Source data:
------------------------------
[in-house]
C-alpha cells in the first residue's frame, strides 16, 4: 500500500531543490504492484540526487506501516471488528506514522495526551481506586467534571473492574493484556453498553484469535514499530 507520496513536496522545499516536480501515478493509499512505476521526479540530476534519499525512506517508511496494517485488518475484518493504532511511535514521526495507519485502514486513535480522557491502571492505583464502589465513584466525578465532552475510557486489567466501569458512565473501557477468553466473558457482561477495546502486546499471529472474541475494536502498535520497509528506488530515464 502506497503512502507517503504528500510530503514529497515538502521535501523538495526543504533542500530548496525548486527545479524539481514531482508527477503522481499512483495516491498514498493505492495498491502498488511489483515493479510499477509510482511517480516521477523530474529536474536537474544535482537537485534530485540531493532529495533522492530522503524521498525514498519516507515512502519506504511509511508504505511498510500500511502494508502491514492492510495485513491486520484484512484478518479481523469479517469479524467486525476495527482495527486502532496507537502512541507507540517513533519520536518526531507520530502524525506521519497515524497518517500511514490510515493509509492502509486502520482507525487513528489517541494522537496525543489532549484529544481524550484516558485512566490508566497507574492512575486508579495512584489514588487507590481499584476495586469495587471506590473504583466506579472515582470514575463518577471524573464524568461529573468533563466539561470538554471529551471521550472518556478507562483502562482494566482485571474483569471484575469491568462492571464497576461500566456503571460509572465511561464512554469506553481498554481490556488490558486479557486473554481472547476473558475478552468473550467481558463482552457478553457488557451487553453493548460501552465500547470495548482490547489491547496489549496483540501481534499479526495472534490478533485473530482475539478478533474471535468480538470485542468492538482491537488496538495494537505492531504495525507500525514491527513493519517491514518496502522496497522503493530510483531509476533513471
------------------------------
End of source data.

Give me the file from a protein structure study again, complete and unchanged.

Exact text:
[in-house]
C-alpha cells in the first residue's frame, strides 16, 4: 500500500531543490504492484540526487506501516471488528506514522495526551481506586467534571473492574493484556453498553484469535514499530 507520496513536496522545499516536480501515478493509499512505476521526479540530476534519499525512506517508511496494517485488518475484518493504532511511535514521526495507519485502514486513535480522557491502571492505583464502589465513584466525578465532552475510557486489567466501569458512565473501557477468553466473558457482561477495546502486546499471529472474541475494536502498535520497509528506488530515464 502506497503512502507517503504528500510530503514529497515538502521535501523538495526543504533542500530548496525548486527545479524539481514531482508527477503522481499512483495516491498514498493505492495498491502498488511489483515493479510499477509510482511517480516521477523530474529536474536537474544535482537537485534530485540531493532529495533522492530522503524521498525514498519516507515512502519506504511509511508504505511498510500500511502494508502491514492492510495485513491486520484484512484478518479481523469479517469479524467486525476495527482495527486502532496507537502512541507507540517513533519520536518526531507520530502524525506521519497515524497518517500511514490510515493509509492502509486502520482507525487513528489517541494522537496525543489532549484529544481524550484516558485512566490508566497507574492512575486508579495512584489514588487507590481499584476495586469495587471506590473504583466506579472515582470514575463518577471524573464524568461529573468533563466539561470538554471529551471521550472518556478507562483502562482494566482485571474483569471484575469491568462492571464497576461500566456503571460509572465511561464512554469506553481498554481490556488490558486479557486473554481472547476473558475478552468473550467481558463482552457478553457488557451487553453493548460501552465500547470495548482490547489491547496489549496483540501481534499479526495472534490478533485473530482475539478478533474471535468480538470485542468492538482491537488496538495494537505492531504495525507500525514491527513493519517491514518496502522496497522503493530510483531509476533513471